Mixed Signals: Weaker Growth, Higher Profits
Consumers spent more than expected in the first quarter of 2012, partly because they dipped into their savings, but businesses spent less.
MELISSA BLOCK, HOST: This is ALL THINGS CONSIDERED from NPR News. I'm Melissa Block.
ROBERT SIEGEL, HOST: And I'm Robert Siegel. The U.S. economy lost some steam during the first three months of the year. The Commerce Department reported today that growth to 2.2 percent. That's down from 3 percent at the end of last year. One reason was a slowdown in business investment. As NPR's Jim Zarroli reports, companies spent less on new equipment and software, even though profits were surprisingly strong.
JIM ZARROLI, BYLINE: The good news was that the U.S. economy continued to grow during the first quarter of the year. But anyone who was waiting for growth to kick into a higher gear was disappointed once again. Beth Ann Bovino is deputy chief economist at Standard and Poor's.
BETH ANN BOVINO: It really continues to show that this recovery is very half-speed. At least it's positive, but it's certainly very weak.
ZARROLI: There were some surprises in the report. Consumers spent more than expected, partly because they dipped into their savings. But businesses cut back on new investment and that happened at a time when many corporations were making lots of money. 72 percent of companies in the S&P 500 that have released first-quarter numbers so far had better-than-expected earnings. But Bovino says they held on to a lot of the cash they earned.
BOVINO: One of the jokes that I've had is that, well, you know, business has been able to, you know, take about 20 pounds of work and put it into a 10-pound bag. They're keeping their costs lean and certainly that's helping with profits.
ZARROLI: The drop-off in business investment is troubling because corporate spending has been one of the bright spots in the economy over the past two years. Brian Bethune, professor of economics at Amherst College, says it's helped compensate for the sharp drop in government spending. Bethune says federal, state and local governments have been cutting back and laying people off for several years. And he says that trend continued in the first quarter of this year, partly because of a decline in defense spending.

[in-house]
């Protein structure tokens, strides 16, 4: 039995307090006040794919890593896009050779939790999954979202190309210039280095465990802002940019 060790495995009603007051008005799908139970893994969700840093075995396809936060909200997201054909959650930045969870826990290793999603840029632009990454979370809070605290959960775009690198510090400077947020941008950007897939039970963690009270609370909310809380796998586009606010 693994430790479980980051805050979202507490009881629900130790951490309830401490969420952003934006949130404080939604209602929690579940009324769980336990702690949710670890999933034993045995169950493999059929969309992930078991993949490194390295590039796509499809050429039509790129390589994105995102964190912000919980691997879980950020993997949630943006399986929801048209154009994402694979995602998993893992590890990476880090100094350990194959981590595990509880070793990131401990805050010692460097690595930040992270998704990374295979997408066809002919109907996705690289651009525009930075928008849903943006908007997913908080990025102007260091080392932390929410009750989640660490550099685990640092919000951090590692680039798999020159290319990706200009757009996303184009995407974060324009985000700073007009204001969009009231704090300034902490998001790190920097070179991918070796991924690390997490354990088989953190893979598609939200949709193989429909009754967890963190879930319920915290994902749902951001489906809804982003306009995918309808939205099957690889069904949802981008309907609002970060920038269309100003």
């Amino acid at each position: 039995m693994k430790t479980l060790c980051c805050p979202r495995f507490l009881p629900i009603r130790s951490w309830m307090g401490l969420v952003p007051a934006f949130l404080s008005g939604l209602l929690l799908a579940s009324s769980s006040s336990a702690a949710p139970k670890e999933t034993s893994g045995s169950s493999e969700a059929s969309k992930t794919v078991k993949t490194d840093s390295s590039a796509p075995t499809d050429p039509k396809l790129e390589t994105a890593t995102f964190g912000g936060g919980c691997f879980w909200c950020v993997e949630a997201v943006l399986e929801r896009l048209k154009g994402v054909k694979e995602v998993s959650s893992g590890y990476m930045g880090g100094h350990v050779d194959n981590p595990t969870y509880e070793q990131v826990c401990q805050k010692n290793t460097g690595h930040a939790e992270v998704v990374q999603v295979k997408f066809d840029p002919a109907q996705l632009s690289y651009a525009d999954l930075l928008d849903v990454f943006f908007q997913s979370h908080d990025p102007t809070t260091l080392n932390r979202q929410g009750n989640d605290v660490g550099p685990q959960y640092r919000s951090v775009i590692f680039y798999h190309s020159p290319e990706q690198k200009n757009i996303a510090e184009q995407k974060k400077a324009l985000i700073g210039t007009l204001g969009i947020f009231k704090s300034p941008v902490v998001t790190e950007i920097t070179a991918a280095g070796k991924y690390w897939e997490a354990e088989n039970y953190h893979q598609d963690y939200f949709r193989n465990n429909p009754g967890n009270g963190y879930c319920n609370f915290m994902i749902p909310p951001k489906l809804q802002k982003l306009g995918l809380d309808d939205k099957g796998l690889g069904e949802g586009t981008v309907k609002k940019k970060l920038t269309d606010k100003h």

BRIAN BETHUNE, AMHERST COLLEGE: So we need the business sector to grow at above potential rates to offset that and that's the concern at this point - can this business sector really continue to crank out growth rates in excess of potential in order to keep the economy going?
ZARROLI: And that's a question the Federal Reserve is wrestling with. Bethune says Fed policymakers have sent mixed signals lately about how strong the economy is, and that sent interest rates climbing. But the weaker-than-expected March jobs report helped reverse that and today's report sent rates falling even further.
COLLEGE: The good thing is that interest rates have come back down again, so we're going to see mortgage rates move back down to record lows. That's very helpful for the housing market.
ZARROLI: The trouble is, mortgage rates have spent much of the past three years at historic lows, but housing prices have never recovered. Today's report is one more headache for the Obama administration, which is already sailing toward the November election with an albatross of a tepid economy around its neck. A White House spokesman cautioned against putting too much weight into a single report.
He also said the U.S. economy has enjoyed 11 consecutive quarters of growth, a sign that we're moving in the right direction. But, he said, the president understands there's quite a bit more work to do. Jim Zarroli, NPR News, New York.